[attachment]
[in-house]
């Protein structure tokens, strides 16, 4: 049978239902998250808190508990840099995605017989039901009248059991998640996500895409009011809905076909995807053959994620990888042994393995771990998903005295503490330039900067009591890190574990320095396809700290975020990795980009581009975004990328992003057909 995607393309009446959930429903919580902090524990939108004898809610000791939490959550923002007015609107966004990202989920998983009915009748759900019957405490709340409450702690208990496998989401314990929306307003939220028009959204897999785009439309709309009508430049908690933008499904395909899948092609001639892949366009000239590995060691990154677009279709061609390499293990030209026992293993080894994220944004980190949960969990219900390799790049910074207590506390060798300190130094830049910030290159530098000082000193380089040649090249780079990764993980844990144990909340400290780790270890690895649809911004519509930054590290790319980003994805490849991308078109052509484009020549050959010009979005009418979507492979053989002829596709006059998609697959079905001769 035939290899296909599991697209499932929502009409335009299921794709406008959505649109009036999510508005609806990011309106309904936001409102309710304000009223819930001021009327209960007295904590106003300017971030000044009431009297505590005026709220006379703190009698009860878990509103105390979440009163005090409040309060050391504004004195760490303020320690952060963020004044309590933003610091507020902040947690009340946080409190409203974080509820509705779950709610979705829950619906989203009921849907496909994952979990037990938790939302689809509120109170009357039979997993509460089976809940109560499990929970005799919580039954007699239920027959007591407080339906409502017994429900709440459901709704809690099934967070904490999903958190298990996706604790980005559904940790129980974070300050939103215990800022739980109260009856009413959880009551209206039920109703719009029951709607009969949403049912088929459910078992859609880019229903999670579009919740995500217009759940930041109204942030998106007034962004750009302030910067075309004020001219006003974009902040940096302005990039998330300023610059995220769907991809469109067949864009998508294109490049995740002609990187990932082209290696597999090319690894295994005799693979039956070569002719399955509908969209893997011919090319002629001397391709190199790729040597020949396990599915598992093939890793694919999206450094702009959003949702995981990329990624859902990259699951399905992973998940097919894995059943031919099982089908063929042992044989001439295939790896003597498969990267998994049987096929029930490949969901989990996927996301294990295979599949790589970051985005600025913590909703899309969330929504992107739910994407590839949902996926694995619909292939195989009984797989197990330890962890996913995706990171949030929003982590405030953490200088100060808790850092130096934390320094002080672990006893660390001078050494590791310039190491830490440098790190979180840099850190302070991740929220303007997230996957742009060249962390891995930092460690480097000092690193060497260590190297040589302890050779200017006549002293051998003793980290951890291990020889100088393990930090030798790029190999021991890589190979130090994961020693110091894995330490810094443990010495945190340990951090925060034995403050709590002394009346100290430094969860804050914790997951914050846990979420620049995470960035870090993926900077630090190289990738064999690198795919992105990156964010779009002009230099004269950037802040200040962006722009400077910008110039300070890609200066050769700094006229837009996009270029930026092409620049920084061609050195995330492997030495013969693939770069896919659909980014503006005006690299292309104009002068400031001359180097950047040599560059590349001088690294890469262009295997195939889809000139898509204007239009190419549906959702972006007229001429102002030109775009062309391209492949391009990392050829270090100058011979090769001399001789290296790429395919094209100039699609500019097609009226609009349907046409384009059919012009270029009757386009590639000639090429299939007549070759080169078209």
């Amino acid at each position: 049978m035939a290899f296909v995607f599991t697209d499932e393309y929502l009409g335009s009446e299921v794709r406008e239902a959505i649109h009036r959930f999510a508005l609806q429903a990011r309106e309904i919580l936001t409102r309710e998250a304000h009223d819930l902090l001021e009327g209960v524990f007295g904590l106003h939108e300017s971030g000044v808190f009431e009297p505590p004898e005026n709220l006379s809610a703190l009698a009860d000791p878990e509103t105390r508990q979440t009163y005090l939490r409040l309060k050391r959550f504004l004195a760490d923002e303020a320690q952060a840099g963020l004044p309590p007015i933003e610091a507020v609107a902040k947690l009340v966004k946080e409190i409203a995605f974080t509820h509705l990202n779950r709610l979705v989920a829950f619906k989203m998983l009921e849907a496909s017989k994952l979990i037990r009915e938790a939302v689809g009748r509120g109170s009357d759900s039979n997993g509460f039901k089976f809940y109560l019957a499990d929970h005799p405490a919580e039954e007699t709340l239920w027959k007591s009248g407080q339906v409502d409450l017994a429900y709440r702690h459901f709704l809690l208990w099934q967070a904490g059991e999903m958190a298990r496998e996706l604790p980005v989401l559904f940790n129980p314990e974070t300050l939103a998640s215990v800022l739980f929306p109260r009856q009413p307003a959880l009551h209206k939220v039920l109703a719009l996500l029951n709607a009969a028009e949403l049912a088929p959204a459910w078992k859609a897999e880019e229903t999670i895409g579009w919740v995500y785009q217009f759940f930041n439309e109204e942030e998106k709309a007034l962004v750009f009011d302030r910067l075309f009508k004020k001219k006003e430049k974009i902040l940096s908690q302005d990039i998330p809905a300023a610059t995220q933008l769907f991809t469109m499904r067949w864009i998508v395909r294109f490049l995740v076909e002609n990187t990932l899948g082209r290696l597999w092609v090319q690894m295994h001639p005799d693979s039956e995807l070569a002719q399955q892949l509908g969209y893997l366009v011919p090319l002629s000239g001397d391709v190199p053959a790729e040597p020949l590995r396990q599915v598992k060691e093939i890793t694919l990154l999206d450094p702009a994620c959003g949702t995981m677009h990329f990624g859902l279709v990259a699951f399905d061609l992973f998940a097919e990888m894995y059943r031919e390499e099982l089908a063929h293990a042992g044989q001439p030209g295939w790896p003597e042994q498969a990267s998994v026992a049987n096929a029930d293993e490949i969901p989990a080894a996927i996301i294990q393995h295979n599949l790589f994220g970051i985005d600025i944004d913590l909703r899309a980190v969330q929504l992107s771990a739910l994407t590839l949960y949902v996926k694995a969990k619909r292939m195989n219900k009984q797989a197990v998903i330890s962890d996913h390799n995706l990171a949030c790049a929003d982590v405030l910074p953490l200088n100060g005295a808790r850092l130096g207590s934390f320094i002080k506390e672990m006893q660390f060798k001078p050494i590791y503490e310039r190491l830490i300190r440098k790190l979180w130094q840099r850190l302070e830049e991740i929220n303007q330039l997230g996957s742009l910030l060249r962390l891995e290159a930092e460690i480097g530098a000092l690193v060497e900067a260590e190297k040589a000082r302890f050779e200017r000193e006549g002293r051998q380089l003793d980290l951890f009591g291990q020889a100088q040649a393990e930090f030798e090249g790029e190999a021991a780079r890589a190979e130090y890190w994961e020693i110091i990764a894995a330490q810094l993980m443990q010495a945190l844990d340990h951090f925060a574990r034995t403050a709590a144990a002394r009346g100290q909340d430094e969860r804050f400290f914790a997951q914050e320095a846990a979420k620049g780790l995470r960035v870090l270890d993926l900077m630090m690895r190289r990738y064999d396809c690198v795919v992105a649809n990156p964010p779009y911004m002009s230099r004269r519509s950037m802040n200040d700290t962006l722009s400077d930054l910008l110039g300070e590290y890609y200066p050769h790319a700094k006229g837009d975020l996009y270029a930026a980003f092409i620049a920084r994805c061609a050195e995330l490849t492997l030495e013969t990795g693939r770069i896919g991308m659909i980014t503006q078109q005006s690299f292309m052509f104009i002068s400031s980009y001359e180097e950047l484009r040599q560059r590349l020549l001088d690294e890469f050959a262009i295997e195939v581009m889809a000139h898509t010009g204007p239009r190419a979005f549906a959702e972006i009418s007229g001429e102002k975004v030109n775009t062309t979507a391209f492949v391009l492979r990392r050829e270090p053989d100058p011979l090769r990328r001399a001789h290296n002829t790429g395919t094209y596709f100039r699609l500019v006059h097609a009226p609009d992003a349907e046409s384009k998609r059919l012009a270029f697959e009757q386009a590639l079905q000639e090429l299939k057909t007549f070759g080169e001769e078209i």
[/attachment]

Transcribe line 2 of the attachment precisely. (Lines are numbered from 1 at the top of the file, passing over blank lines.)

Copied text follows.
């Protein structure tokens, strides 16, 4: 049978239902998250808190508990840099995605017989039901009248059991998640996500895409009011809905076909995807053959994620990888042994393995771990998903005295503490330039900067009591890190574990320095396809700290975020990795980009581009975004990328992003057909 995607393309009446959930429903919580902090524990939108004898809610000791939490959550923002007015609107966004990202989920998983009915009748759900019957405490709340409450702690208990496998989401314990929306307003939220028009959204897999785009439309709309009508430049908690933008499904395909899948092609001639892949366009000239590995060691990154677009279709061609390499293990030209026992293993080894994220944004980190949960969990219900390799790049910074207590506390060798300190130094830049910030290159530098000082000193380089040649090249780079990764993980844990144990909340400290780790270890690895649809911004519509930054590290790319980003994805490849991308078109052509484009020549050959010009979005009418979507492979053989002829596709006059998609697959079905001769 035939290899296909599991697209499932929502009409335009299921794709406008959505649109009036999510508005609806990011309106309904936001409102309710304000009223819930001021009327209960007295904590106003300017971030000044009431009297505590005026709220006379703190009698009860878990509103105390979440009163005090409040309060050391504004004195760490303020320690952060963020004044309590933003610091507020902040947690009340946080409190409203974080509820509705779950709610979705829950619906989203009921849907496909994952979990037990938790939302689809509120109170009357039979997993509460089976809940109560499990929970005799919580039954007699239920027959007591407080339906409502017994429900709440459901709704809690099934967070904490999903958190298990996706604790980005559904940790129980974070300050939103215990800022739980109260009856009413959880009551209206039920109703719009029951709607009969949403049912088929459910078992859609880019229903999670579009919740995500217009759940930041109204942030998106007034962004750009302030910067075309004020001219006003974009902040940096302005990039998330300023610059995220769907991809469109067949864009998508294109490049995740002609990187990932082209290696597999090319690894295994005799693979039956070569002719399955509908969209893997011919090319002629001397391709190199790729040597020949396990599915598992093939890793694919999206450094702009959003949702995981990329990624859902990259699951399905992973998940097919894995059943031919099982089908063929042992044989001439295939790896003597498969990267998994049987096929029930490949969901989990996927996301294990295979599949790589970051985005600025913590909703899309969330929504992107739910994407590839949902996926694995619909292939195989009984797989197990330890962890996913995706990171949030929003982590405030953490200088100060808790850092130096934390320094002080672990006893660390001078050494590791310039190491830490440098790190979180840099850190302070991740929220303007997230996957742009060249962390891995930092460690480097000092690193060497260590190297040589302890050779200017006549002293051998003793980290951890291990020889100088393990930090030798790029190999021991890589190979130090994961020693110091894995330490810094443990010495945190340990951090925060034995403050709590002394009346100290430094969860804050914790997951914050846990979420620049995470960035870090993926900077630090190289990738064999690198795919992105990156964010779009002009230099004269950037802040200040962006722009400077910008110039300070890609200066050769700094006229837009996009270029930026092409620049920084061609050195995330492997030495013969693939770069896919659909980014503006005006690299292309104009002068400031001359180097950047040599560059590349001088690294890469262009295997195939889809000139898509204007239009190419549906959702972006007229001429102002030109775009062309391209492949391009990392050829270090100058011979090769001399001789290296790429395919094209100039699609500019097609009226609009349907046409384009059919012009270029009757386009590639000639090429299939007549070759080169078209």